People are not meant to be isolated. And teams are not groups of individual performers. They are an interactive team that takes the time to understand one another. They have each other’s back. They collaborate well. They can anticipate what the other needs/wants based on time-tested trust. Effective teams communicate through a complex array of body language, words, tone and, yes, emails. When we can’t see each other we can more easily mis-read one another. (This is particularly true when working remote).

Whether you are a high-functioning team suddenly finding yourselves working remotely or a group of individuals still working out the kinks towards becoming a team, here are few tips to help you while working remotely:

  • Designate certain times of day for in person phone communication check ins with your teammates – whether as a group or 1:1. Be sure to also set times for video check in so you can see one another, show each other something, smile, laugh, share a story, share a look, just SHARE. 
  • Consistency is key – Developing a routine starts to create a ‘new normal’ and with that we start to feel like we are connected, not isolated, and we can get comfortable with the new ways of staying connected.Try to borrow from existing routines and habits ie: get up and get dressed, be ready to “meet” via video, you can also “commute” to work (get up and walk to your office space), create a process, use your kitchen as you would your cafeteria (stop and get a coffee before you go into your workspace). Better yet, make that a water!You get the idea… find ways to create a routine that feels familiar and that creates structure.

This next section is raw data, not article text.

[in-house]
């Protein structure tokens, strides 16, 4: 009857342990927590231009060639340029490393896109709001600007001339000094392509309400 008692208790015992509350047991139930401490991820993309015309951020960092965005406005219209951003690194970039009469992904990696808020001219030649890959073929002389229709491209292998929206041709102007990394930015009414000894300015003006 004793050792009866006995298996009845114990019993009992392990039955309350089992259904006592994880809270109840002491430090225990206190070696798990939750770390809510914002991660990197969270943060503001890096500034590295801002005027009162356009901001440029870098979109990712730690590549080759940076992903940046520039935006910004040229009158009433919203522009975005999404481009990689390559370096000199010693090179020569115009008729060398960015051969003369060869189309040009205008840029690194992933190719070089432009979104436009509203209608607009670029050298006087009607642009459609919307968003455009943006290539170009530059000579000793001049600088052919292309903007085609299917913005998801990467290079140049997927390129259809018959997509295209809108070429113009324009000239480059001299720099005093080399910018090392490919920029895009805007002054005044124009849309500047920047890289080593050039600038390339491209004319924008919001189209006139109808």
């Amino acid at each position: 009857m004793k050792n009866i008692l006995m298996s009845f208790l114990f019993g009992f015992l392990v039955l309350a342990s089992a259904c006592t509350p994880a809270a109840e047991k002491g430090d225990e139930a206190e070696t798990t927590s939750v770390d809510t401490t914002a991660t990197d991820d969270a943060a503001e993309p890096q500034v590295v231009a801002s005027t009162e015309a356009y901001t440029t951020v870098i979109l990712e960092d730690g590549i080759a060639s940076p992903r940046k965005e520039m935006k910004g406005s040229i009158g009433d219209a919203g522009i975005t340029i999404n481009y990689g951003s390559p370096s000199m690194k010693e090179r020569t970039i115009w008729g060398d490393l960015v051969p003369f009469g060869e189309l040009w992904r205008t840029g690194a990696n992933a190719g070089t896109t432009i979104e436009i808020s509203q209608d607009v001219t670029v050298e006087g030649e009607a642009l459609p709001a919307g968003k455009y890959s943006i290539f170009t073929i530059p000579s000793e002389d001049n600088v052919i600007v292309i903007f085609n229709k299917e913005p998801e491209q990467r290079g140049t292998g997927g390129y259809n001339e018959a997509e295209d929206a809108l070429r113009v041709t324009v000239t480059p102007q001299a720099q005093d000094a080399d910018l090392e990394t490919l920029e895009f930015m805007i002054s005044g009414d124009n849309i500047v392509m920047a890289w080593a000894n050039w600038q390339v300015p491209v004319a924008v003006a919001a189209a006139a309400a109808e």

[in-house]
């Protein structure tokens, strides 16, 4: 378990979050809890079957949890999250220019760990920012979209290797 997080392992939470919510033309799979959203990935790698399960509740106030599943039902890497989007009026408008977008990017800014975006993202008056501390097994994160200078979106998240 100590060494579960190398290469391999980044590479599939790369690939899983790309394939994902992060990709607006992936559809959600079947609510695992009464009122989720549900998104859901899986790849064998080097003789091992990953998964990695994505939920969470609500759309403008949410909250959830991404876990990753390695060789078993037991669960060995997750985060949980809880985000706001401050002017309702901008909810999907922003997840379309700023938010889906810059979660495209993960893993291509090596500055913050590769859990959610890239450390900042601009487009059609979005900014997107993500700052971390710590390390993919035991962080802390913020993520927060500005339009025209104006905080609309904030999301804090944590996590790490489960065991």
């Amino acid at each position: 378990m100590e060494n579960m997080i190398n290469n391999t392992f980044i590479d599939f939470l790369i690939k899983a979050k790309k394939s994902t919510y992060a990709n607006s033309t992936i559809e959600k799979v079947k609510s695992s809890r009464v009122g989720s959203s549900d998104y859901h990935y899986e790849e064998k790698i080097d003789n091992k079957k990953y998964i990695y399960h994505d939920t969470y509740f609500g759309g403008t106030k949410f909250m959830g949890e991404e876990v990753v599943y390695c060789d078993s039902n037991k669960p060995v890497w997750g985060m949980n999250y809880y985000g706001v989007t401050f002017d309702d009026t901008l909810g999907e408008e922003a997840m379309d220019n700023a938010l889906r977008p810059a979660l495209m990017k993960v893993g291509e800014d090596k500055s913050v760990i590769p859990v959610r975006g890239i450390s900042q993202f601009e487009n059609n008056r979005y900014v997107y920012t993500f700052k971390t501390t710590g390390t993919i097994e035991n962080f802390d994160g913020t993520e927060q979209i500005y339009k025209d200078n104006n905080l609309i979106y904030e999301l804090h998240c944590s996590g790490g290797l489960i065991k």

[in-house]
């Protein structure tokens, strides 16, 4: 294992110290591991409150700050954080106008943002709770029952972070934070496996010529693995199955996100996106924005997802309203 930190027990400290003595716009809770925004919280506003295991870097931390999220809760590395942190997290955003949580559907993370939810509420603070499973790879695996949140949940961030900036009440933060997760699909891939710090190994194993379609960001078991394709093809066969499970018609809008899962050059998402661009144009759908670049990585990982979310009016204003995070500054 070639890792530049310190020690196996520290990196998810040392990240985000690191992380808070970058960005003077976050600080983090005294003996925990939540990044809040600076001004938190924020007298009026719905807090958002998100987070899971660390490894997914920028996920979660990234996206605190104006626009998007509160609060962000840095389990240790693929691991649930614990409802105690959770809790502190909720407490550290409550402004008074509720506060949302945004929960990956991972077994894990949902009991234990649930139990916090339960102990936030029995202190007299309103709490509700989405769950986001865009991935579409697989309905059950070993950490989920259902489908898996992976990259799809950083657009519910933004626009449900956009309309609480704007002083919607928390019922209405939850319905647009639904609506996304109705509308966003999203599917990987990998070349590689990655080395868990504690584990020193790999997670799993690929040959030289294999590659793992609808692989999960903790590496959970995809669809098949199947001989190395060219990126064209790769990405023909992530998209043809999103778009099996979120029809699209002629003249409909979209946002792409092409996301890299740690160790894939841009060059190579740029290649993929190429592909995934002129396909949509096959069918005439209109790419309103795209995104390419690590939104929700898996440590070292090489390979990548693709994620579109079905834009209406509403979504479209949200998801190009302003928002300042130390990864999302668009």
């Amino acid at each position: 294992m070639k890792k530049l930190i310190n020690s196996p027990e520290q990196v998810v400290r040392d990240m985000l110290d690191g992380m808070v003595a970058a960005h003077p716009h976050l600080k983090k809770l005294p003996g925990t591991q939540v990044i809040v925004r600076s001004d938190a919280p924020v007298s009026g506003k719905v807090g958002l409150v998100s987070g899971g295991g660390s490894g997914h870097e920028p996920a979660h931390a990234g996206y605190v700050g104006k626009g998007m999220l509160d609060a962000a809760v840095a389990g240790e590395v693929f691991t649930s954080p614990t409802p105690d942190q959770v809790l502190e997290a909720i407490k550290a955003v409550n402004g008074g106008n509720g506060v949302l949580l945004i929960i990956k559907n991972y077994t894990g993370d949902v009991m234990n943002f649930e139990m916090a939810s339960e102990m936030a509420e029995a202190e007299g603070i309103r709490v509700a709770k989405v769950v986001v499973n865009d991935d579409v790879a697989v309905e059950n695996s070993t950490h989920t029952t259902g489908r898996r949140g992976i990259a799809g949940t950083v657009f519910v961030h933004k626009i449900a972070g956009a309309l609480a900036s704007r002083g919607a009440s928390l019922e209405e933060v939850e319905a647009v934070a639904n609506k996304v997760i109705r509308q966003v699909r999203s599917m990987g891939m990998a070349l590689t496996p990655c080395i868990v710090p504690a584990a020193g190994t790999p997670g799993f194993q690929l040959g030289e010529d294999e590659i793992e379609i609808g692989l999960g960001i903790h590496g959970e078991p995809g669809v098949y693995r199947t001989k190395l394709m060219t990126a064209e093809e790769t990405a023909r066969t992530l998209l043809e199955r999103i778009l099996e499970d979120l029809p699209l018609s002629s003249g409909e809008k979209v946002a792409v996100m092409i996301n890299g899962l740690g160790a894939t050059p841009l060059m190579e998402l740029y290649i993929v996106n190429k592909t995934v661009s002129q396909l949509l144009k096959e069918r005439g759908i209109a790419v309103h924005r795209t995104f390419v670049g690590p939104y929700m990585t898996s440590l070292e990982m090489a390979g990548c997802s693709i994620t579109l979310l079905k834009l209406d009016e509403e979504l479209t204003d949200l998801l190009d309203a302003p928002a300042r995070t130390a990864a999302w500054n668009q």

• When we are working with introverts on our team, and they are now remote, you have to ask them what they are thinking, specifically ask them a ‘how’ question. ‘How do you see this taking form?’ ‘How do you see potential execution missteps occurring?’ ‘How do you think we can go about this as a next step?’ Ask them a question that requires more than a ‘yes’ or ‘no’ response to really know what they are thinking, that they ‘got it’, that you have their support.
  • Over communication is the successful default. But when people feel isolated, misunderstood, neglected – like they are not a priority, they begin to retreat. They also take action without the customary check-in touchpoints up front. So be clear on how and when you would appreciate interaction and the potential mis-steps without it. Don’t set up calls and systems only to cancel. Keep your word with your team.

The reality is we’re all going to do ‘the work’ with our teams one way or the other. 

Either up-front by setting up systems and routines, check-points, and clear communication unique to each teammate, OR we are going to do the work of cleaning up mishaps and messes when things go wrong on the back end. (I definitely advocate you do the work up front. Why? Because that time spent up makes the functionality and the interactions much easier, much more fun, more respectful, and you’ll see better outcomes).

Now is not the time to pull back on your investment in your people. Make sure they get connected. Not just using technology. But by actually engaging – effectively! This is a GREAT time to show support by creating virtual team workshops. Virtual can be engaging, interactive, dynamic, and in the long-run stabilizing — particularly to those who are feeling isolated and dis-connected. They can be done as a series to create a sense of on-going connectivity or they can be held as ½ day programs with interactive breakout exercises, traditional bio breaks, even shared lunch time. Whatever way you choose to support your people . . . Do it now!